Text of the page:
If you have been prescribed metronidazole tablets for bacterial vaginosis, there are two doses that may be recommended. Metronidazole tablets can be taken as a 2g single dose, where you take 5 tablets all at once. The other option is to take one 400mg tablet twice a day for 7 days. Both doses are effective, but the single dose option can cause more side effects at first. If you get BV often, the 7 day course is recommended.
You should follow the advice given by your doctor when taking metronidazole tablets. If you take more than you should, you must contact your doctor right away, or go to your nearest A&E. Always bring the box, leaflet and any tablets left with you. This will help doctors to understand how much you have taken.
If you forget to take a dose, you should take it as soon as you remember. If it is nearly time for the next dose, skip the forgotten dose. Never take a double dose. Making up for a forgotten dose may cause severe side effects. If you often forget doses, it may be helpful to set an alarm that will remind you.
When you take metronidazole tablets, they must be swallowed whole with a drink of water. You should always take the tablets after you have eaten food.
Do not drink alcohol while taking metronidazole tablets, as well as 2 days after you have finished treatment. This is because alcohol can cause a variety of side effects.
- feeling and being sick
- hot flushes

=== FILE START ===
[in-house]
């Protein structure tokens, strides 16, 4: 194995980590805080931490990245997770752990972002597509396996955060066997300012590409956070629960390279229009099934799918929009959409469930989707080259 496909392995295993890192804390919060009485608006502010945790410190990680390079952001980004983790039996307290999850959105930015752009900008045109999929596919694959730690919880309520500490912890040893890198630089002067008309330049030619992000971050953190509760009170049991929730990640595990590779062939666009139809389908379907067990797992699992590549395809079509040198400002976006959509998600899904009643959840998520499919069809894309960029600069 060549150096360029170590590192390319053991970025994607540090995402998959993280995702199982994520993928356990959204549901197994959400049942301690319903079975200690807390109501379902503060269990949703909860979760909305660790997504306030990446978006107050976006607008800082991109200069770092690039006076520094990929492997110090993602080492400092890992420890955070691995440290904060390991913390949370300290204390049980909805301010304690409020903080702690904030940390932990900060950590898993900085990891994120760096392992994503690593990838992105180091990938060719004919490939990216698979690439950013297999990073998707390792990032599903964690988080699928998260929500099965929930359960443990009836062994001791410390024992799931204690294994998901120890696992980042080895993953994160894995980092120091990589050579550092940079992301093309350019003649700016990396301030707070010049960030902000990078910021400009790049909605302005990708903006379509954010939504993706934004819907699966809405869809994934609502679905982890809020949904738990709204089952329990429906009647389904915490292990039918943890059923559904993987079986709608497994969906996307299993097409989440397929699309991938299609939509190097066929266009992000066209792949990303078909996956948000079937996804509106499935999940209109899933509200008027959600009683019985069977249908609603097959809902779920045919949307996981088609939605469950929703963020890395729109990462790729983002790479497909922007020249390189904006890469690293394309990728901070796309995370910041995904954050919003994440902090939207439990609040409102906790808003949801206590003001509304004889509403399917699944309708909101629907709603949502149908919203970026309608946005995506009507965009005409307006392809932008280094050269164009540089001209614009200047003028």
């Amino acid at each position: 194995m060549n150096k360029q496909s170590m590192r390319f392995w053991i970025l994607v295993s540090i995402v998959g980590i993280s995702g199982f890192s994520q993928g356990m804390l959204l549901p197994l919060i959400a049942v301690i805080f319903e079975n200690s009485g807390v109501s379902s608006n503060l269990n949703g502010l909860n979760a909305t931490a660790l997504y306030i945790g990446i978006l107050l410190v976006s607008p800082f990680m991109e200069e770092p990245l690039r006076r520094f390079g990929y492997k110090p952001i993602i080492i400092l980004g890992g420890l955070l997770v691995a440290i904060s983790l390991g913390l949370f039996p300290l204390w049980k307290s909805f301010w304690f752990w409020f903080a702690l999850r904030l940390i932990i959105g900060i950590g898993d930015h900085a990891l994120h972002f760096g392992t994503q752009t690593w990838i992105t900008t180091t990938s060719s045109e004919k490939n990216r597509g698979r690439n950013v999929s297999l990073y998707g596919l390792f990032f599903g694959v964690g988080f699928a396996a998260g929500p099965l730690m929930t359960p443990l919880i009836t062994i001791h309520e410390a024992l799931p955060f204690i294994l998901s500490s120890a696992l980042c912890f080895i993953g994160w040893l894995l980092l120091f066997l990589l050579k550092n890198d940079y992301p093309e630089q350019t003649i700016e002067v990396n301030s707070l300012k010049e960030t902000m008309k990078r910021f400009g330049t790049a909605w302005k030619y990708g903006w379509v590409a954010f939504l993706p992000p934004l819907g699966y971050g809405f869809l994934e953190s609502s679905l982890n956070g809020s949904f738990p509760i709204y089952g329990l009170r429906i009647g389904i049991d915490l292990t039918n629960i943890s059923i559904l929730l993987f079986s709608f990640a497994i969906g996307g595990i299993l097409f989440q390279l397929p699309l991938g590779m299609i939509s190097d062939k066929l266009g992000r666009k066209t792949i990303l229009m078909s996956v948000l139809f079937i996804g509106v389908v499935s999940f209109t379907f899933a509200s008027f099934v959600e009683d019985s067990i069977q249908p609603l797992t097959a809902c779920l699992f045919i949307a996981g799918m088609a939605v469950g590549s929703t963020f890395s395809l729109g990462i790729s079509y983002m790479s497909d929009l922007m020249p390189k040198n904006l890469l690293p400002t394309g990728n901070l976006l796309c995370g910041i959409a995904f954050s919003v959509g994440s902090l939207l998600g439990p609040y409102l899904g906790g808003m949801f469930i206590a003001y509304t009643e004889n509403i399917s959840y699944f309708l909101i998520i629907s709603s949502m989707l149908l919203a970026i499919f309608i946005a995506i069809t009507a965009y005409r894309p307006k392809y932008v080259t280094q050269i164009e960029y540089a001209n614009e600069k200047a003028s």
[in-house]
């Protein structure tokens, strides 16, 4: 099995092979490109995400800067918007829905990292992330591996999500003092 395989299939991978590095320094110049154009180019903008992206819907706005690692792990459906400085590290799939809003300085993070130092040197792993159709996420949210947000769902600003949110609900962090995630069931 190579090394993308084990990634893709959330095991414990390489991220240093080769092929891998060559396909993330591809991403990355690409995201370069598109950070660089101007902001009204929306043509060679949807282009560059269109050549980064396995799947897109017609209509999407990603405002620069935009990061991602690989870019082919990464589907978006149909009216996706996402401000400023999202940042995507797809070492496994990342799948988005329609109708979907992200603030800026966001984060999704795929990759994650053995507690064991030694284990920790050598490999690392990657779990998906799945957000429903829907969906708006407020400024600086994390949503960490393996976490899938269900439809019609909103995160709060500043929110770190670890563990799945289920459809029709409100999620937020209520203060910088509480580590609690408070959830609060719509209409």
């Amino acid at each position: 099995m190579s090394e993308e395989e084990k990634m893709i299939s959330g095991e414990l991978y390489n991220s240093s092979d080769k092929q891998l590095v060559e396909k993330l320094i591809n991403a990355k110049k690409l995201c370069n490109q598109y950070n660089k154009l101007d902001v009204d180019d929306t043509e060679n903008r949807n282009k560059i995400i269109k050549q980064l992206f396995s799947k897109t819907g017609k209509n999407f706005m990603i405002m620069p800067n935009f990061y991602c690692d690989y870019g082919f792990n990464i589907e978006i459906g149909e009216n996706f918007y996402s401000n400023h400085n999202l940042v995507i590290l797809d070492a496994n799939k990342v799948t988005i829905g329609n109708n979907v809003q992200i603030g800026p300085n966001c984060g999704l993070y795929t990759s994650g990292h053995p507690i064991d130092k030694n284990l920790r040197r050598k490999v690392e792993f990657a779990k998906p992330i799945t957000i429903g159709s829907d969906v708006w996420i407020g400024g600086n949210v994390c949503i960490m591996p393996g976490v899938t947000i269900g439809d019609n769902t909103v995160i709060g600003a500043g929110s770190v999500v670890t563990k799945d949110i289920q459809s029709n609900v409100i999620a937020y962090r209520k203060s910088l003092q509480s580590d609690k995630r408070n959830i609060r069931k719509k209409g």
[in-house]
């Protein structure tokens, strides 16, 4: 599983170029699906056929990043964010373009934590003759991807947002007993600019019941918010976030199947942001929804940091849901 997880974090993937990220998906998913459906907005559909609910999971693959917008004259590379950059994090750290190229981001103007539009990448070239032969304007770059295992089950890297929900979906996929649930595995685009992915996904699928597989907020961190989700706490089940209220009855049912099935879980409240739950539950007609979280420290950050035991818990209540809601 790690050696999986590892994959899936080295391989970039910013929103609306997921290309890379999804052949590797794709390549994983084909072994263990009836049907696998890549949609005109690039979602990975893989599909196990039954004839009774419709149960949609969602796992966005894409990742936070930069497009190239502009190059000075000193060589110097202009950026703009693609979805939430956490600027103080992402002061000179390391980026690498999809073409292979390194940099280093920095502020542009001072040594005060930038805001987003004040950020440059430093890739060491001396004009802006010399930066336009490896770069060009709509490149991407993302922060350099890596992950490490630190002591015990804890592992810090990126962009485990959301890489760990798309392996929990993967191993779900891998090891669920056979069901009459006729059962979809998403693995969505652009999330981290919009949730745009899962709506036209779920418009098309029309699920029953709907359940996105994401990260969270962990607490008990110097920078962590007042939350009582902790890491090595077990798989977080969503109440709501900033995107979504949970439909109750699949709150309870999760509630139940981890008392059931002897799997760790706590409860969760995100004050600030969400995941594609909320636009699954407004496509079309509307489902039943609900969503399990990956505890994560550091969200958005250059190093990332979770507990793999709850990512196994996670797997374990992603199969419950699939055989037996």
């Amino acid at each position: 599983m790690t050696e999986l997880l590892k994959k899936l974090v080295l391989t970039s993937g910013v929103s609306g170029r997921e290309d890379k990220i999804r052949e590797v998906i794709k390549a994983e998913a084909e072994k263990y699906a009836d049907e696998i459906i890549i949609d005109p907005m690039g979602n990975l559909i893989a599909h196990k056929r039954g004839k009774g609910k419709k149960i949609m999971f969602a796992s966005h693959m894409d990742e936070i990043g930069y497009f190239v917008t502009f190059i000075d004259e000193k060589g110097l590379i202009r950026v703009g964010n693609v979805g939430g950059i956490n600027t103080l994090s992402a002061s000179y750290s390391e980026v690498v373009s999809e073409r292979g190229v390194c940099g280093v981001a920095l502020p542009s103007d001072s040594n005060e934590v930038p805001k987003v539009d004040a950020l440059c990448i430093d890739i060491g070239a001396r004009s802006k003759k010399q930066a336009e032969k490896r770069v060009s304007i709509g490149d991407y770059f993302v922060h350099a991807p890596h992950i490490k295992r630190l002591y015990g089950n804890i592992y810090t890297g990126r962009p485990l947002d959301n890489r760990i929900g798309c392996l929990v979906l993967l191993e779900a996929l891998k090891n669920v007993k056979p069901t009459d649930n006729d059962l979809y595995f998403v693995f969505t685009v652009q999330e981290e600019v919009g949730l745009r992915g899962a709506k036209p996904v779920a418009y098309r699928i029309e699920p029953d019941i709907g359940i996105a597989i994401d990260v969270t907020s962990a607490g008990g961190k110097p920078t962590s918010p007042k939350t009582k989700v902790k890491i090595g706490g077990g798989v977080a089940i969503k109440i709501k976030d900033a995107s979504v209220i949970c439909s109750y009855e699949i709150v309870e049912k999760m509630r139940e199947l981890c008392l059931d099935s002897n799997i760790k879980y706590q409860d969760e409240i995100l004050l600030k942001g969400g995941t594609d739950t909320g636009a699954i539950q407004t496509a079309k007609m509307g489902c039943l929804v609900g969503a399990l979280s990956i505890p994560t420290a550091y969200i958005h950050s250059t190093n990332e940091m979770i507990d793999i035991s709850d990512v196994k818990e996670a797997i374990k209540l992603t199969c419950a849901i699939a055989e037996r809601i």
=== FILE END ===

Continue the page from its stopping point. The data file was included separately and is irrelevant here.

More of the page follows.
- stomach pain
- a pounding heartbeat (palpitations)
You should start to feel better within a few days after taking metronidazole tablets. If you have bacterial vaginosis symptoms that are not going away after treatment ends, you should see your doctor. They may prescribe an alternate treatment and antibiotic to get rid of the infection.
Dr Kathryn Basford
Dr Kathryn Basford is a qualified GP who works as a GP in London, as well as with ZAVA. She graduated from the University of Manchester and completed her GP training through Whipps Cross Hospital in London.Meet our doctors
Article created: 16 Sep 2021
Last reviewed: 16 Sep 2021
Bacterial vaginosis (November 2018) NHS (accessed 26 August 2021)
Dalacin Cream 2% - Patient Information Leaflet (PIL) (May 2021) EMC (accessed 26 August 2021)
Metronidazole: antibiotic to treat bacterial infections (December 2018) NHS (accessed 26 August 2021)
Metronidazole 400 mg film-coated tablets – Patient Information Leaflet (PIL) (December 2020) EMC (accessed 26 August 2021)
Remedies to Relieve Bacterial Vaginosis (November 2020) WebMD (accessed 26 August 2021)